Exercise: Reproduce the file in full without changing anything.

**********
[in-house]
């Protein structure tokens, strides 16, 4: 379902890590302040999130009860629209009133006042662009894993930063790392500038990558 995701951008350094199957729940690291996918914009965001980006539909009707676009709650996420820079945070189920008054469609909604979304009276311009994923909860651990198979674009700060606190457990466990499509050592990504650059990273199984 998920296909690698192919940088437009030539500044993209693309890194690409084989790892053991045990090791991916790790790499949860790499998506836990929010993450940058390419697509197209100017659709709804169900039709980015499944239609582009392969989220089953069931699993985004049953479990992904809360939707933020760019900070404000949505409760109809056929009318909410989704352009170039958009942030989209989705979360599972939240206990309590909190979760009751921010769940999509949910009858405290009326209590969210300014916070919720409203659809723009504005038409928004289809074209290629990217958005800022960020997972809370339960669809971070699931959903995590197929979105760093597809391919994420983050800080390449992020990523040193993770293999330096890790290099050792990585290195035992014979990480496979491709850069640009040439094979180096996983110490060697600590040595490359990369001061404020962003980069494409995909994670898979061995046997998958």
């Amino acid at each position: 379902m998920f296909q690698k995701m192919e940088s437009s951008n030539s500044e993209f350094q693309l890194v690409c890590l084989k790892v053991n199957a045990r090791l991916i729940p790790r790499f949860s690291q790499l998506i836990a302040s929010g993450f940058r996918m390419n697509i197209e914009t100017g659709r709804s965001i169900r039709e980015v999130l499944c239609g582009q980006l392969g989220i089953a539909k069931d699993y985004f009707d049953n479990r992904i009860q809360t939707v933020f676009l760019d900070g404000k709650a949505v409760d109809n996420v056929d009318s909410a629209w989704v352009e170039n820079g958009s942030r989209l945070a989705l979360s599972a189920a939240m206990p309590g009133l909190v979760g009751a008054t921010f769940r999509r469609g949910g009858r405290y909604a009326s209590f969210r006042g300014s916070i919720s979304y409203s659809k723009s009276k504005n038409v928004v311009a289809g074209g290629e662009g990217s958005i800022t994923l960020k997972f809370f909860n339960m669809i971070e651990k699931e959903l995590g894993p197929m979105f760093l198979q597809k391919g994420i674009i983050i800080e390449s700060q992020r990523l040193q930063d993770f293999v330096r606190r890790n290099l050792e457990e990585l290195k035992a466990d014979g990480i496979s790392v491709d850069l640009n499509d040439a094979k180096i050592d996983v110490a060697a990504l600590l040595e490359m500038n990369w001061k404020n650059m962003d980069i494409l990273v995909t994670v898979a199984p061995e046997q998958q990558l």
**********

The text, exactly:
[in-house]
């Protein structure tokens, strides 16, 4: 379902890590302040999130009860629209009133006042662009894993930063790392500038990558 995701951008350094199957729940690291996918914009965001980006539909009707676009709650996420820079945070189920008054469609909604979304009276311009994923909860651990198979674009700060606190457990466990499509050592990504650059990273199984 998920296909690698192919940088437009030539500044993209693309890194690409084989790892053991045990090791991916790790790499949860790499998506836990929010993450940058390419697509197209100017659709709804169900039709980015499944239609582009392969989220089953069931699993985004049953479990992904809360939707933020760019900070404000949505409760109809056929009318909410989704352009170039958009942030989209989705979360599972939240206990309590909190979760009751921010769940999509949910009858405290009326209590969210300014916070919720409203659809723009504005038409928004289809074209290629990217958005800022960020997972809370339960669809971070699931959903995590197929979105760093597809391919994420983050800080390449992020990523040193993770293999330096890790290099050792990585290195035992014979990480496979491709850069640009040439094979180096996983110490060697600590040595490359990369001061404020962003980069494409995909994670898979061995046997998958």
């Amino acid at each position: 379902m998920f296909q690698k995701m192919e940088s437009s951008n030539s500044e993209f350094q693309l890194v690409c890590l084989k790892v053991n199957a045990r090791l991916i729940p790790r790499f949860s690291q790499l998506i836990a302040s929010g993450f940058r996918m390419n697509i197209e914009t100017g659709r709804s965001i169900r039709e980015v999130l499944c239609g582009q980006l392969g989220i089953a539909k069931d699993y985004f009707d049953n479990r992904i009860q809360t939707v933020f676009l760019d900070g404000k709650a949505v409760d109809n996420v056929d009318s909410a629209w989704v352009e170039n820079g958009s942030r989209l945070a989705l979360s599972a189920a939240m206990p309590g009133l909190v979760g009751a008054t921010f769940r999509r469609g949910g009858r405290y909604a009326s209590f969210r006042g300014s916070i919720s979304y409203s659809k723009s009276k504005n038409v928004v311009a289809g074209g290629e662009g990217s958005i800022t994923l960020k997972f809370f909860n339960m669809i971070e651990k699931e959903l995590g894993p197929m979105f760093l198979q597809k391919g994420i674009i983050i800080e390449s700060q992020r990523l040193q930063d993770f293999v330096r606190r890790n290099l050792e457990e990585l290195k035992a466990d014979g990480i496979s790392v491709d850069l640009n499509d040439a094979k180096i050592d996983v110490a060697a990504l600590l040595e490359m500038n990369w001061k404020n650059m962003d980069i494409l990273v995909t994670v898979a199984p061995e046997q998958q990558l």